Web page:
3. If you have an unbroke stallion that you are breeding from, and it is not because he is a fabulously bred, amazing horse who suffered a freak injury, shame on you! Get him broke and get him showing and then think about making more of him. There is absolutely no reason not to do this. If finances prevent you from hiring a "big name" to go to the breed shows with him, look for alternative forms of accomplishment. Endurance, driving, open shows, hunter shows, competitive trail, barrel racing, roping, do something. Surely there is something the horse can do that does not require a $30,000 investment. Find a competent college student who wants something to ride and show. If he's too rank for someone like that to ride, you know my answer - he's missed his ride on the Gelding Bus. Good grief, in this economy you can BUY an accomplished stallion for not very much cash...if you have Bar No Accomplishment sitting in the backyard, GELD HIM and go buy a stallion who ALREADY has a record! DUH! I seriously know of a Superior Halter Stallion, young, sound, sweet, with pleasure points, that just sold for only $6000. Go get one like that and you don't have to worry about the cost of training and showing. (By all means, please campaign your own stallion if you can afford to - trainers need to eat, too - but if finances are limited and you MUST breed, now's the time to buy the horses that have already made their mark.)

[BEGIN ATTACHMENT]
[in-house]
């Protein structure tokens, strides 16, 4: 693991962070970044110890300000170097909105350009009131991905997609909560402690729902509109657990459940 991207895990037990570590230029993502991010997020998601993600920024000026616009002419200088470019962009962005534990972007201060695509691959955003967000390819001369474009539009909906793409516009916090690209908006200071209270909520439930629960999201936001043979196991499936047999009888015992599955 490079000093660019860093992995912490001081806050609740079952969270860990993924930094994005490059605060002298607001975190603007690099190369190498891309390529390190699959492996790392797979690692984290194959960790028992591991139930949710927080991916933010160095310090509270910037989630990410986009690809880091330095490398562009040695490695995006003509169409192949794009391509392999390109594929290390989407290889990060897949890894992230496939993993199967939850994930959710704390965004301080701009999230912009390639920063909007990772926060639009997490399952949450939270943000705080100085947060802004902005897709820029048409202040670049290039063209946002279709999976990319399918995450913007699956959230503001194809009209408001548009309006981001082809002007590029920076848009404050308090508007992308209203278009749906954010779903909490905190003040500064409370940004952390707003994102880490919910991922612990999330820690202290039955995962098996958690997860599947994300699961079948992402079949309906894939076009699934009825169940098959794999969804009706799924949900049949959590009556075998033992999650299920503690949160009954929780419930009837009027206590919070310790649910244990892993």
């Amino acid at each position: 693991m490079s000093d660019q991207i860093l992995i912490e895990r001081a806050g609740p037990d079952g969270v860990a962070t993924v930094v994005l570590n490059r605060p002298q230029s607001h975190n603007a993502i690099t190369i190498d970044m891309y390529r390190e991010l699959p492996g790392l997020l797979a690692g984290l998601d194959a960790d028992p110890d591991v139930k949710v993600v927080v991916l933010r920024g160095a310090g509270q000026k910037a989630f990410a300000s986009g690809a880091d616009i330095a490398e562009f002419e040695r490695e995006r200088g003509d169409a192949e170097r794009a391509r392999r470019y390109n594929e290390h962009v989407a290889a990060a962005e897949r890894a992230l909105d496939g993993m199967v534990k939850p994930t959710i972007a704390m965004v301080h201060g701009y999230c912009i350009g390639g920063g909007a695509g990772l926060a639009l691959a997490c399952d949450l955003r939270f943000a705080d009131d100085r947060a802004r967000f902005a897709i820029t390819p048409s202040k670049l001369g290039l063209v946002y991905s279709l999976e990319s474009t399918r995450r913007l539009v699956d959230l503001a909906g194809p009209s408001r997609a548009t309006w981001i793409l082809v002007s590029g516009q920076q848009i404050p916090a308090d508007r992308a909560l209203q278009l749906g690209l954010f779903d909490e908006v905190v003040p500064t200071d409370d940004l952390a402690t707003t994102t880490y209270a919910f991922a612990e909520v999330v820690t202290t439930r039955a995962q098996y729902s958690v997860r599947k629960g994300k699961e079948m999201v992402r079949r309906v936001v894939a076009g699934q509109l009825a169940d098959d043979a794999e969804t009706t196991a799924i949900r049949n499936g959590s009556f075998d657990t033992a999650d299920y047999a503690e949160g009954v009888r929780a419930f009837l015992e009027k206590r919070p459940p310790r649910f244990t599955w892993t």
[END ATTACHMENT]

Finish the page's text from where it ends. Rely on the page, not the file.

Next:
4. Serious question to ask: Do I have the time, energy, desire to deal with weanlings? Weanlings are a pain in the ass. We all know it. Hell, I've owned one in my life and one was enough. Unless you are really consistent about working with them, they forget you taught them to pick up feet, not run you over, clip, tie, etc. Really, do you want to spend next summer trying to convince another group of rank little SOB's that they want to lead forward instead of flip over or would it be a relief to have nothing out there but old broke horses that you can let sit for months when you are busy and then hop back on without any drama? Weanlings take energy and I see a lot of people making them who don't have enough energy to deal with them.